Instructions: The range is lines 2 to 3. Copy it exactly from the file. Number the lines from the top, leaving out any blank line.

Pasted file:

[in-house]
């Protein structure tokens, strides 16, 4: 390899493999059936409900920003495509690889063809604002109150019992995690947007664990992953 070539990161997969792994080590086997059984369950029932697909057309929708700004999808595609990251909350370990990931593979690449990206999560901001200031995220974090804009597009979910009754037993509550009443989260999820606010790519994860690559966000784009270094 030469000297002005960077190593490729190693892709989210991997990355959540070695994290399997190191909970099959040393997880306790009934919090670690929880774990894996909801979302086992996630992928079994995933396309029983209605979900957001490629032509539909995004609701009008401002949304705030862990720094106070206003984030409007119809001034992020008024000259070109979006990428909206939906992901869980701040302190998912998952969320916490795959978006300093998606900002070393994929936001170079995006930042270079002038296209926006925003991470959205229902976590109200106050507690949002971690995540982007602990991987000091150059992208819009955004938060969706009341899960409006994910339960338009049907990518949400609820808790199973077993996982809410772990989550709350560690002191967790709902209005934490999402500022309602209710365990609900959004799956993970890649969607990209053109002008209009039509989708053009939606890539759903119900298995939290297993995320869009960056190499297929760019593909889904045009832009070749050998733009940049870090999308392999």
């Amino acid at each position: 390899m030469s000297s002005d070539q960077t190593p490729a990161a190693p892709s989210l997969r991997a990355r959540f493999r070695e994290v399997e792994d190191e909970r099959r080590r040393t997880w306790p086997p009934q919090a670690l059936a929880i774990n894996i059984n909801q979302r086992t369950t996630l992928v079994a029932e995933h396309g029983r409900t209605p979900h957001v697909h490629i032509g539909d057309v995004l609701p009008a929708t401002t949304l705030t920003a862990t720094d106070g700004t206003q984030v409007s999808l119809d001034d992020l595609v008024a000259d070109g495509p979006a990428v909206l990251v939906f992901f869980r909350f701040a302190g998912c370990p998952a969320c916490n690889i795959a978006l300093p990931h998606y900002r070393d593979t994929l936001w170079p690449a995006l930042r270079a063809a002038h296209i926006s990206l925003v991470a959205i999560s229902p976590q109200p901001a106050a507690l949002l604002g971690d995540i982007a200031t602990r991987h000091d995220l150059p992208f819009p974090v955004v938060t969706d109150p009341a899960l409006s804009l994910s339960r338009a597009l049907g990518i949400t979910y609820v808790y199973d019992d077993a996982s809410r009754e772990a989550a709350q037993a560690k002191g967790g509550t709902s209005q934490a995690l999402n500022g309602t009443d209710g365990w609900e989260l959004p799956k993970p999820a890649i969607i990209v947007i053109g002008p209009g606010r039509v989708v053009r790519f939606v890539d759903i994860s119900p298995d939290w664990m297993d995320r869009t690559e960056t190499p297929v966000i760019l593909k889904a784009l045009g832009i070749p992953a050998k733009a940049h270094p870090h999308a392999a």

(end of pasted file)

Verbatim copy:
């Protein structure tokens, strides 16, 4: 390899493999059936409900920003495509690889063809604002109150019992995690947007664990992953 070539990161997969792994080590086997059984369950029932697909057309929708700004999808595609990251909350370990990931593979690449990206999560901001200031995220974090804009597009979910009754037993509550009443989260999820606010790519994860690559966000784009270094 030469000297002005960077190593490729190693892709989210991997990355959540070695994290399997190191909970099959040393997880306790009934919090670690929880774990894996909801979302086992996630992928079994995933396309029983209605979900957001490629032509539909995004609701009008401002949304705030862990720094106070206003984030409007119809001034992020008024000259070109979006990428909206939906992901869980701040302190998912998952969320916490795959978006300093998606900002070393994929936001170079995006930042270079002038296209926006925003991470959205229902976590109200106050507690949002971690995540982007602990991987000091150059992208819009955004938060969706009341899960409006994910339960338009049907990518949400609820808790199973077993996982809410772990989550709350560690002191967790709902209005934490999402500022309602209710365990609900959004799956993970890649969607990209053109002008209009039509989708053009939606890539759903119900298995939290297993995320869009960056190499297929760019593909889904045009832009070749050998733009940049870090999308392999």
């Amino acid at each position: 390899m030469s000297s002005d070539q960077t190593p490729a990161a190693p892709s989210l997969r991997a990355r959540f493999r070695e994290v399997e792994d190191e909970r099959r080590r040393t997880w306790p086997p009934q919090a670690l059936a929880i774990n894996i059984n909801q979302r086992t369950t996630l992928v079994a029932e995933h396309g029983r409900t209605p979900h957001v697909h490629i032509g539909d057309v995004l609701p009008a929708t401002t949304l705030t920003a862990t720094d106070g700004t206003q984030v409007s999808l119809d001034d992020l595609v008024a000259d070109g495509p979006a990428v909206l990251v939906f992901f869980r909350f701040a302190g998912c370990p998952a969320c916490n690889i795959a978006l300093p990931h998606y900002r070393d593979t994929l936001w170079p690449a995006l930042r270079a063809a002038h296209i926006s990206l925003v991470a959205i999560s229902p976590q109200p901001a106050a507690l949002l604002g971690d995540i982007a200031t602990r991987h000091d995220l150059p992208f819009p974090v955004v938060t969706d109150p009341a899960l409006s804009l994910s339960r338009a597009l049907g990518i949400t979910y609820v808790y199973d019992d077993a996982s809410r009754e772990a989550a709350q037993a560690k002191g967790g509550t709902s209005q934490a995690l999402n500022g309602t009443d209710g365990w609900e989260l959004p799956k993970p999820a890649i969607i990209v947007i053109g002008p209009g606010r039509v989708v053009r790519f939606v890539d759903i994860s119900p298995d939290w664990m297993d995320r869009t690559e960056t190499p297929v966000i760019l593909k889904a784009l045009g832009i070749p992953a050998k733009a940049h270094p870090h999308a392999a």